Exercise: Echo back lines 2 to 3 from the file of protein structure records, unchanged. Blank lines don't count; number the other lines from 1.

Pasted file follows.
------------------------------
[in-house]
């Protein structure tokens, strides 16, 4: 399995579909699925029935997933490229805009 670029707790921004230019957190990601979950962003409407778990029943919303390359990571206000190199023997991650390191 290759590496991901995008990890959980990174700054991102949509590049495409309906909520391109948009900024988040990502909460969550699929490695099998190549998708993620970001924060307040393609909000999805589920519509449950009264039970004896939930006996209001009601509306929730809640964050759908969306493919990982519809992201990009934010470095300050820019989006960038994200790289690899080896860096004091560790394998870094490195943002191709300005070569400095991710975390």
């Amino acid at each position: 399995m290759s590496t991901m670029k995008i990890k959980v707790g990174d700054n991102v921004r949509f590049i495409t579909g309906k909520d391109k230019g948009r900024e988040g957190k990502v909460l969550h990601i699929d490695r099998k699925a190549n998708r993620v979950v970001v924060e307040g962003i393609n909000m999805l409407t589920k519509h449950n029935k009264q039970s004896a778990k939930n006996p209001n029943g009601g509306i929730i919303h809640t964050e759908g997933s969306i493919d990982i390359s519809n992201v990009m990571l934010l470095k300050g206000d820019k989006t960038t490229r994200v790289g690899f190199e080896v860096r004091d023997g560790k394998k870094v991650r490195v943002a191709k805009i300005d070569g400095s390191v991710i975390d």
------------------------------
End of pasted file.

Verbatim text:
């Protein structure tokens, strides 16, 4: 399995579909699925029935997933490229805009 670029707790921004230019957190990601979950962003409407778990029943919303390359990571206000190199023997991650390191 290759590496991901995008990890959980990174700054991102949509590049495409309906909520391109948009900024988040990502909460969550699929490695099998190549998708993620970001924060307040393609909000999805589920519509449950009264039970004896939930006996209001009601509306929730809640964050759908969306493919990982519809992201990009934010470095300050820019989006960038994200790289690899080896860096004091560790394998870094490195943002191709300005070569400095991710975390």
């Amino acid at each position: 399995m290759s590496t991901m670029k995008i990890k959980v707790g990174d700054n991102v921004r949509f590049i495409t579909g309906k909520d391109k230019g948009r900024e988040g957190k990502v909460l969550h990601i699929d490695r099998k699925a190549n998708r993620v979950v970001v924060e307040g962003i393609n909000m999805l409407t589920k519509h449950n029935k009264q039970s004896a778990k939930n006996p209001n029943g009601g509306i929730i919303h809640t964050e759908g997933s969306i493919d990982i390359s519809n992201v990009m990571l934010l470095k300050g206000d820019k989006t960038t490229r994200v790289g690899f190199e080896v860096r004091d023997g560790k394998k870094v991650r490195v943002a191709k805009i300005d070569g400095s390191v991710i975390d």